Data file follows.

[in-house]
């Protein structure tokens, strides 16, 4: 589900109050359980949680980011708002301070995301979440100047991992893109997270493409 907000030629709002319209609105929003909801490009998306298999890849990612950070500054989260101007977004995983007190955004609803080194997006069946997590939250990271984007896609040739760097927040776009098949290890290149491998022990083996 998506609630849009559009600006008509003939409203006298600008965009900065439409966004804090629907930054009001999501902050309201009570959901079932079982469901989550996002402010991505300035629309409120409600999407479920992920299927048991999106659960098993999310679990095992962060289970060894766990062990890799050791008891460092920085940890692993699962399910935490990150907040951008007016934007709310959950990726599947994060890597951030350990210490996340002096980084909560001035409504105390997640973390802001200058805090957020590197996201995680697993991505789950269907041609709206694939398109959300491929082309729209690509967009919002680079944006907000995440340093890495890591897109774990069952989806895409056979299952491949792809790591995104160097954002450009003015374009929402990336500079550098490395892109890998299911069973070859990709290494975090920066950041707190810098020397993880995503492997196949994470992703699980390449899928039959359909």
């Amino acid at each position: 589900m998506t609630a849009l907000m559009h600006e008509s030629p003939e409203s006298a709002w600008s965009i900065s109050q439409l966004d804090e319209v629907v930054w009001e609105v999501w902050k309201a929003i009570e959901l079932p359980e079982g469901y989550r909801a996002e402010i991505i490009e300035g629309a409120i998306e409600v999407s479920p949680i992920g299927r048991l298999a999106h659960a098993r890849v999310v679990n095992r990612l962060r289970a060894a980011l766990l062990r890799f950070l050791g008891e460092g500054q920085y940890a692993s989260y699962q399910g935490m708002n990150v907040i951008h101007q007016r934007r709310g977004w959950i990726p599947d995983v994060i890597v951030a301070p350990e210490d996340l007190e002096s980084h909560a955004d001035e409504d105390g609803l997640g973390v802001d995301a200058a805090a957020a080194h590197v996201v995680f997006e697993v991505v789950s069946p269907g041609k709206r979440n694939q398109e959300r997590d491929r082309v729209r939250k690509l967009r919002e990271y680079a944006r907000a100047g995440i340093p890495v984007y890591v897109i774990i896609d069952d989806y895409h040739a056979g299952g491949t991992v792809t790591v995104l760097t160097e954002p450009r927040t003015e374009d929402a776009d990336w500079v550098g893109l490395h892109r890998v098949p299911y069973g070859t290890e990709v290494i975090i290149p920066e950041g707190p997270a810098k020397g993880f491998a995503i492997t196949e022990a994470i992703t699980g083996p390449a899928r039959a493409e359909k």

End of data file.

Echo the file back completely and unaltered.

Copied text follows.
[in-house]
């Protein structure tokens, strides 16, 4: 589900109050359980949680980011708002301070995301979440100047991992893109997270493409 907000030629709002319209609105929003909801490009998306298999890849990612950070500054989260101007977004995983007190955004609803080194997006069946997590939250990271984007896609040739760097927040776009098949290890290149491998022990083996 998506609630849009559009600006008509003939409203006298600008965009900065439409966004804090629907930054009001999501902050309201009570959901079932079982469901989550996002402010991505300035629309409120409600999407479920992920299927048991999106659960098993999310679990095992962060289970060894766990062990890799050791008891460092920085940890692993699962399910935490990150907040951008007016934007709310959950990726599947994060890597951030350990210490996340002096980084909560001035409504105390997640973390802001200058805090957020590197996201995680697993991505789950269907041609709206694939398109959300491929082309729209690509967009919002680079944006907000995440340093890495890591897109774990069952989806895409056979299952491949792809790591995104160097954002450009003015374009929402990336500079550098490395892109890998299911069973070859990709290494975090920066950041707190810098020397993880995503492997196949994470992703699980390449899928039959359909």
């Amino acid at each position: 589900m998506t609630a849009l907000m559009h600006e008509s030629p003939e409203s006298a709002w600008s965009i900065s109050q439409l966004d804090e319209v629907v930054w009001e609105v999501w902050k309201a929003i009570e959901l079932p359980e079982g469901y989550r909801a996002e402010i991505i490009e300035g629309a409120i998306e409600v999407s479920p949680i992920g299927r048991l298999a999106h659960a098993r890849v999310v679990n095992r990612l962060r289970a060894a980011l766990l062990r890799f950070l050791g008891e460092g500054q920085y940890a692993s989260y699962q399910g935490m708002n990150v907040i951008h101007q007016r934007r709310g977004w959950i990726p599947d995983v994060i890597v951030a301070p350990e210490d996340l007190e002096s980084h909560a955004d001035e409504d105390g609803l997640g973390v802001d995301a200058a805090a957020a080194h590197v996201v995680f997006e697993v991505v789950s069946p269907g041609k709206r979440n694939q398109e959300r997590d491929r082309v729209r939250k690509l967009r919002e990271y680079a944006r907000a100047g995440i340093p890495v984007y890591v897109i774990i896609d069952d989806y895409h040739a056979g299952g491949t991992v792809t790591v995104l760097t160097e954002p450009r927040t003015e374009d929402a776009d990336w500079v550098g893109l490395h892109r890998v098949p299911y069973g070859t290890e990709v290494i975090i290149p920066e950041g707190p997270a810098k020397g993880f491998a995503i492997t196949e022990a994470i992703t699980g083996p390449a899928r039959a493409e359909k």